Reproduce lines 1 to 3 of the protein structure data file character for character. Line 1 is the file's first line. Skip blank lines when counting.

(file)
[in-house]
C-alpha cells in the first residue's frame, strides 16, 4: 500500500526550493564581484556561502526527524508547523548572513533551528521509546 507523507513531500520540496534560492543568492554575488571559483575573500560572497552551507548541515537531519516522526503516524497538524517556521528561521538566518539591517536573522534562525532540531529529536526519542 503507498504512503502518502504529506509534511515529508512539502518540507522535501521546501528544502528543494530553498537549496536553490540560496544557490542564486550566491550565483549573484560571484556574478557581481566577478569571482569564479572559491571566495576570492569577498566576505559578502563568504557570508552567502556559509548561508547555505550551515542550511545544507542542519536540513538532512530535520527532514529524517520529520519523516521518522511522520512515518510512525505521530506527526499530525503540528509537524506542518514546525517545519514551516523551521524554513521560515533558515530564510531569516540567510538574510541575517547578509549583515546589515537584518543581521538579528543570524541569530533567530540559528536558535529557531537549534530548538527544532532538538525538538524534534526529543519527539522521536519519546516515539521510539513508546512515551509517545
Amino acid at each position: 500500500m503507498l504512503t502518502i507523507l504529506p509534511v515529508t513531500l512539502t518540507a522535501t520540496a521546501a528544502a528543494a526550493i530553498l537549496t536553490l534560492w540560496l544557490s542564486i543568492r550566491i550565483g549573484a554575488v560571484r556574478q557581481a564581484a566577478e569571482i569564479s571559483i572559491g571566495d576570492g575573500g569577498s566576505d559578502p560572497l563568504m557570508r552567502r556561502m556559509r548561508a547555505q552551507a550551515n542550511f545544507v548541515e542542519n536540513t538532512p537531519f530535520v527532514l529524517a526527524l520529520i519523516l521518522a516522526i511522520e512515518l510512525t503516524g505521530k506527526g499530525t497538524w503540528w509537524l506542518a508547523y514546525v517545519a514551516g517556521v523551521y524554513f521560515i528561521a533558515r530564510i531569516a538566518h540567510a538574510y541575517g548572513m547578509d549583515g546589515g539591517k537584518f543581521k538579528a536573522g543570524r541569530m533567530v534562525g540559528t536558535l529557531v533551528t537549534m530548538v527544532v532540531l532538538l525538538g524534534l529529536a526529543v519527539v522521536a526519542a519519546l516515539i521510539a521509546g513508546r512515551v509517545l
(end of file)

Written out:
[in-house]
C-alpha cells in the first residue's frame, strides 16, 4: 500500500526550493564581484556561502526527524508547523548572513533551528521509546 507523507513531500520540496534560492543568492554575488571559483575573500560572497552551507548541515537531519516522526503516524497538524517556521528561521538566518539591517536573522534562525532540531529529536526519542 503507498504512503502518502504529506509534511515529508512539502518540507522535501521546501528544502528543494530553498537549496536553490540560496544557490542564486550566491550565483549573484560571484556574478557581481566577478569571482569564479572559491571566495576570492569577498566576505559578502563568504557570508552567502556559509548561508547555505550551515542550511545544507542542519536540513538532512530535520527532514529524517520529520519523516521518522511522520512515518510512525505521530506527526499530525503540528509537524506542518514546525517545519514551516523551521524554513521560515533558515530564510531569516540567510538574510541575517547578509549583515546589515537584518543581521538579528543570524541569530533567530540559528536558535529557531537549534530548538527544532532538538525538538524534534526529543519527539522521536519519546516515539521510539513508546512515551509517545
Amino acid at each position: 500500500m503507498l504512503t502518502i507523507l504529506p509534511v515529508t513531500l512539502t518540507a522535501t520540496a521546501a528544502a528543494a526550493i530553498l537549496t536553490l534560492w540560496l544557490s542564486i543568492r550566491i550565483g549573484a554575488v560571484r556574478q557581481a564581484a566577478e569571482i569564479s571559483i572559491g571566495d576570492g575573500g569577498s566576505d559578502p560572497l563568504m557570508r552567502r556561502m556559509r548561508a547555505q552551507a550551515n542550511f545544507v548541515e542542519n536540513t538532512p537531519f530535520v527532514l529524517a526527524l520529520i519523516l521518522a516522526i511522520e512515518l510512525t503516524g505521530k506527526g499530525t497538524w503540528w509537524l506542518a508547523y514546525v517545519a514551516g517556521v523551521y524554513f521560515i528561521a533558515r530564510i531569516a538566518h540567510a538574510y541575517g548572513m547578509d549583515g546589515g539591517k537584518f543581521k538579528a536573522g543570524r541569530m533567530v534562525g540559528t536558535l529557531v533551528t537549534m530548538v527544532v532540531l532538538l525538538g524534534l529529536a526529543v519527539v522521536a526519542a519519546l516515539i521510539a521509546g513508546r512515551v509517545l